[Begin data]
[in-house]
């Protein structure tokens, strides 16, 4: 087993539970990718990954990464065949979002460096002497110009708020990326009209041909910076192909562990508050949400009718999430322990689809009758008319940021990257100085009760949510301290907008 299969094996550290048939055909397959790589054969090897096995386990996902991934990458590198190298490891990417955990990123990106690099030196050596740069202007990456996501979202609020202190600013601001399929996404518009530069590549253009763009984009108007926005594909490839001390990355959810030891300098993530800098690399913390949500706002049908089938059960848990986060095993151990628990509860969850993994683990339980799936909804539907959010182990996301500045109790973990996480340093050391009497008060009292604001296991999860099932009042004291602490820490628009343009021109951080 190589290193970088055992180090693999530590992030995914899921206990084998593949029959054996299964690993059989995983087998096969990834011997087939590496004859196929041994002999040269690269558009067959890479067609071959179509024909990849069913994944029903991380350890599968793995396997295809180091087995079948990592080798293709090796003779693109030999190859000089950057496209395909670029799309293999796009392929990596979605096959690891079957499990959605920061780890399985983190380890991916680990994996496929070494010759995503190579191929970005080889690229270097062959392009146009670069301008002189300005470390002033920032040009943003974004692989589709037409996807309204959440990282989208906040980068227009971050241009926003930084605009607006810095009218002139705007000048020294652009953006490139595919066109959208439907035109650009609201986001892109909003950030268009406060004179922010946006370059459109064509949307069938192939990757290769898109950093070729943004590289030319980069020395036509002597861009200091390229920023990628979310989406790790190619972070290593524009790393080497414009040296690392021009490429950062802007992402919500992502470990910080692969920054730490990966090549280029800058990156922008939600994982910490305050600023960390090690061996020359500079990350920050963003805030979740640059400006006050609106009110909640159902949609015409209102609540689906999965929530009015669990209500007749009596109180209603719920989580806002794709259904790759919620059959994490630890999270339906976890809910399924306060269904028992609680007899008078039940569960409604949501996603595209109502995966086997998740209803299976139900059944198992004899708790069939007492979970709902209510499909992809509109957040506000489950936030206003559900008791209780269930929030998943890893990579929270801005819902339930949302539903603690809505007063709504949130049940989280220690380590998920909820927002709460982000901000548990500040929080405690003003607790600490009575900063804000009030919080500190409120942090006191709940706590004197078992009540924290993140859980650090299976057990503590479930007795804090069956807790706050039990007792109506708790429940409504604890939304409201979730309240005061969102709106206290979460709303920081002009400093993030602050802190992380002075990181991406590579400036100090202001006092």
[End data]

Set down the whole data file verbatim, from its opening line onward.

[in-house]
């Protein structure tokens, strides 16, 4: 087993539970990718990954990464065949979002460096002497110009708020990326009209041909910076192909562990508050949400009718999430322990689809009758008319940021990257100085009760949510301290907008 299969094996550290048939055909397959790589054969090897096995386990996902991934990458590198190298490891990417955990990123990106690099030196050596740069202007990456996501979202609020202190600013601001399929996404518009530069590549253009763009984009108007926005594909490839001390990355959810030891300098993530800098690399913390949500706002049908089938059960848990986060095993151990628990509860969850993994683990339980799936909804539907959010182990996301500045109790973990996480340093050391009497008060009292604001296991999860099932009042004291602490820490628009343009021109951080 190589290193970088055992180090693999530590992030995914899921206990084998593949029959054996299964690993059989995983087998096969990834011997087939590496004859196929041994002999040269690269558009067959890479067609071959179509024909990849069913994944029903991380350890599968793995396997295809180091087995079948990592080798293709090796003779693109030999190859000089950057496209395909670029799309293999796009392929990596979605096959690891079957499990959605920061780890399985983190380890991916680990994996496929070494010759995503190579191929970005080889690229270097062959392009146009670069301008002189300005470390002033920032040009943003974004692989589709037409996807309204959440990282989208906040980068227009971050241009926003930084605009607006810095009218002139705007000048020294652009953006490139595919066109959208439907035109650009609201986001892109909003950030268009406060004179922010946006370059459109064509949307069938192939990757290769898109950093070729943004590289030319980069020395036509002597861009200091390229920023990628979310989406790790190619972070290593524009790393080497414009040296690392021009490429950062802007992402919500992502470990910080692969920054730490990966090549280029800058990156922008939600994982910490305050600023960390090690061996020359500079990350920050963003805030979740640059400006006050609106009110909640159902949609015409209102609540689906999965929530009015669990209500007749009596109180209603719920989580806002794709259904790759919620059959994490630890999270339906976890809910399924306060269904028992609680007899008078039940569960409604949501996603595209109502995966086997998740209803299976139900059944198992004899708790069939007492979970709902209510499909992809509109957040506000489950936030206003559900008791209780269930929030998943890893990579929270801005819902339930949302539903603690809505007063709504949130049940989280220690380590998920909820927002709460982000901000548990500040929080405690003003607790600490009575900063804000009030919080500190409120942090006191709940706590004197078992009540924290993140859980650090299976057990503590479930007795804090069956807790706050039990007792109506708790429940409504604890939304409201979730309240005061969102709106206290979460709303920081002009400093993030602050802190992380002075990181991406590579400036100090202001006092």